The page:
The year between the lines

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CURRENT AFFAIRS: As a flavour of Ireland in the year gone by The Irish Times Book of the Year 2002.would be a particularly appropriate gift for someone living abroad, writes Eithne Fitzgerald.

The Irish Times Book of the Year 2002. Edited by Peter Murtagh. Gill and Macmillan, 256pp. €24.99

The year covered by this book - October 2001 to September 2002 - included the aftermath of September 11th, a referendum and a general election, meltdown in Jerusalem, and the summer of Roy and Mick. But if one theme runs through the selection, it is the role of the press in a modern society. This is underlined by opening the book with the death of Martin O'Hagan, the journalist shot in Lurgan by paramilitaries.

This is literally vintage Irish Times - it covers the final year of Conor Brady's editorship, the year before the major exodus of journalists brought on by financial difficulties. The coverage of the crisis at the Irish Times includes a critical piece from Fintan O'Toole on the role of newspaper trusts.

There are pieces in this book which have helped shape events - Tom Humphries's fateful interview with Roy Keane, Arthur Beesley's exposure of the shelf company behind the National Aquatic Centre at Abbotstown, Deirdre de Barra's moving letter, which played a part in the defeat of the abortion referendum.

Two of the abiding visual memories of the general election are included. There is Martyn Turner's cartoon of the PDs' cart trundling to the tumbrils. Then, securing the resurrection of the PDs, there is Michael McDowell up a lamppost urging people not to trust Fianna Fáil with an overall majority.

The selection of mainly colour pieces, aside from Fintan O'Toole's post-mortem article, to illustrate the election, serves to reinforce the media consensus at the time that the election was about style not about issues.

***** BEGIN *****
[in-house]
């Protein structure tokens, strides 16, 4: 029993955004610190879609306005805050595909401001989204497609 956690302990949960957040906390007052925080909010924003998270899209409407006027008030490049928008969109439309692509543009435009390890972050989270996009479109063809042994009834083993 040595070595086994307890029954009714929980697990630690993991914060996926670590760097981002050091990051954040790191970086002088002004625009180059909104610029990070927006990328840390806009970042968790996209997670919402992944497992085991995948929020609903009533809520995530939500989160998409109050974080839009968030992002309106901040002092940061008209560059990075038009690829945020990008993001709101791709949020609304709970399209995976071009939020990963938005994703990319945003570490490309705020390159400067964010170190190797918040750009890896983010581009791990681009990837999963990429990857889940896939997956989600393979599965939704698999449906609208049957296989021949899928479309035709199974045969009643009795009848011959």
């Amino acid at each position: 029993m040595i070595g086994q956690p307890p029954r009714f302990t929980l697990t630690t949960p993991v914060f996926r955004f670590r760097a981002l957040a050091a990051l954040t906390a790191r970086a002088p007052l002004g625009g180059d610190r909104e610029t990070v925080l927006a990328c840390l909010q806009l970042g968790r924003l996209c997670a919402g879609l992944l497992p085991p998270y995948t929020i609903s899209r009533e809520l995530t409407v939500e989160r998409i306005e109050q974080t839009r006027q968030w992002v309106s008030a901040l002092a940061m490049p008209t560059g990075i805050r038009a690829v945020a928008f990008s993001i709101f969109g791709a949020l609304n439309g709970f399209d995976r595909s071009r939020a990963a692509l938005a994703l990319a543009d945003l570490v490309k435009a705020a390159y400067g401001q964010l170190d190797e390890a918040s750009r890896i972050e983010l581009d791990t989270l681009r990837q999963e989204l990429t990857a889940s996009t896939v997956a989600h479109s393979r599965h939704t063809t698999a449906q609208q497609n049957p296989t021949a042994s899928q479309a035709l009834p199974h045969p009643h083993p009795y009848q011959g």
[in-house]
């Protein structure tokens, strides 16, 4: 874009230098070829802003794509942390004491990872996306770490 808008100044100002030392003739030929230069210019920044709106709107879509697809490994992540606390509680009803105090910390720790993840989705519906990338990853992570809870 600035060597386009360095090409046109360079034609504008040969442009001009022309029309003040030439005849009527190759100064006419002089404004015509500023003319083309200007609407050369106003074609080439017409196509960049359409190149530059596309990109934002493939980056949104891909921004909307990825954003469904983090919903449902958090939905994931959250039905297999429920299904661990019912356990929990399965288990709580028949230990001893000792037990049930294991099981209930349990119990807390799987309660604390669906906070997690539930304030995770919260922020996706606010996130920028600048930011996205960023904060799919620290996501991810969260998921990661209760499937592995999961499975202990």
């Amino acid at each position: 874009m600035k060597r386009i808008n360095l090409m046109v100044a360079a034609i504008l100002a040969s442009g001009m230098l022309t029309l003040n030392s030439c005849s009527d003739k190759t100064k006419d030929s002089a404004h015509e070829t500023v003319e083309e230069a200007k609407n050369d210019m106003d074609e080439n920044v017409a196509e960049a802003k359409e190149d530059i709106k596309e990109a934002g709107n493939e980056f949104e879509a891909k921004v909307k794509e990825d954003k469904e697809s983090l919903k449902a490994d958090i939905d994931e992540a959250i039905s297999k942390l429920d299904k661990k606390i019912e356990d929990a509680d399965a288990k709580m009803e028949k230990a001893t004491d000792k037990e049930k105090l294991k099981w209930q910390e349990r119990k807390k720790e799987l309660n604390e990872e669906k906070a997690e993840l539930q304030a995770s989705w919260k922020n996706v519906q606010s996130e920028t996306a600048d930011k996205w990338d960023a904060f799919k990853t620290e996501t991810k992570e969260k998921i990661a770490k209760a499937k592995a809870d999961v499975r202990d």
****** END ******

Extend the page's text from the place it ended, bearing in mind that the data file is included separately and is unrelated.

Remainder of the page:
In better economic times, the network of foreign correspondents has been one of the newspaper's key strengths. Here we find summer in Rome and Christmas in Beijing.

There is powerful reporting from Lara Marlowe on Afghanistan, David Horovitz in Jerusalem, Michael Jansen in Jenin, and Conor O'Clery's eyewitness account of September 11th.

We have the coming of the euro, and the departure of the Queen Mother. There are the architectural marvels of the National Gallery extension and Dundrum' s Luas bridge. There is the Olympic bobsleighing peer, the lonely departure of Warren Gatland, and the triumph of Kilkenny's hurlers.

Transitions marked include Enda Kenny's ascent to FG leader, Ruairí Quinn's retirement as Labour leader, and the death of John B. Keane.

Financial scandals home and away include Ansbacher, Enron and Rusnak as well as Liam Lawlor's fairytale Christmas in New York. John McManus reveals how we pay more ewe premiums than there are relevant sheep.

The book is beautifully produced. The book format does much more justice than newsprint to the quality of the photographs. However, I would query some of the juxtaposition of images to stories, such as jolly photos beside a moving piece on Afghanistan.

As someone who cannot resist an unread newspaper, I had read many of these pieces when they originally appeared, but enjoyed the re-reading. As a flavour of Ireland in the year gone by, this book would be a particularly appropriate gift for someone living abroad.

Eithne Fitzgerald is economic policy analyst with tasc, a new policy think-tank, and is a former minister of state

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